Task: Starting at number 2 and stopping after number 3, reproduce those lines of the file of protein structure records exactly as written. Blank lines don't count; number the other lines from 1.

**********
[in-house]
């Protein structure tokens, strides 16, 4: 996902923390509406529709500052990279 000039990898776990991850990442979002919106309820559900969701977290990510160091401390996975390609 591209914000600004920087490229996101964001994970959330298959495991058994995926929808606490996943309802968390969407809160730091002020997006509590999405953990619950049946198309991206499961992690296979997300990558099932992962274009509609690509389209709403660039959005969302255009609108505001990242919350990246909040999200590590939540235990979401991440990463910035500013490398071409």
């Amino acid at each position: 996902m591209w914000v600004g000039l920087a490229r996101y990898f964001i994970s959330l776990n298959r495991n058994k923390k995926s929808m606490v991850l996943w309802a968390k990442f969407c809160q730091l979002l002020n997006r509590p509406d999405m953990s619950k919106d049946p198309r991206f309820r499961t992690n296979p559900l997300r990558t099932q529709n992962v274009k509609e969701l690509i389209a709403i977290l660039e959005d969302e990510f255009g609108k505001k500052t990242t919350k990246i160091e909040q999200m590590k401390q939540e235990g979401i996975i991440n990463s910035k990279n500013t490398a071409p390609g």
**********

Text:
């Protein structure tokens, strides 16, 4: 996902923390509406529709500052990279 000039990898776990991850990442979002919106309820559900969701977290990510160091401390996975390609 591209914000600004920087490229996101964001994970959330298959495991058994995926929808606490996943309802968390969407809160730091002020997006509590999405953990619950049946198309991206499961992690296979997300990558099932992962274009509609690509389209709403660039959005969302255009609108505001990242919350990246909040999200590590939540235990979401991440990463910035500013490398071409």
């Amino acid at each position: 996902m591209w914000v600004g000039l920087a490229r996101y990898f964001i994970s959330l776990n298959r495991n058994k923390k995926s929808m606490v991850l996943w309802a968390k990442f969407c809160q730091l979002l002020n997006r509590p509406d999405m953990s619950k919106d049946p198309r991206f309820r499961t992690n296979p559900l997300r990558t099932q529709n992962v274009k509609e969701l690509i389209a709403i977290l660039e959005d969302e990510f255009g609108k505001k500052t990242t919350k990246i160091e909040q999200m590590k401390q939540e235990g979401i996975i991440n990463s910035k990279n500013t490398a071409p390609g």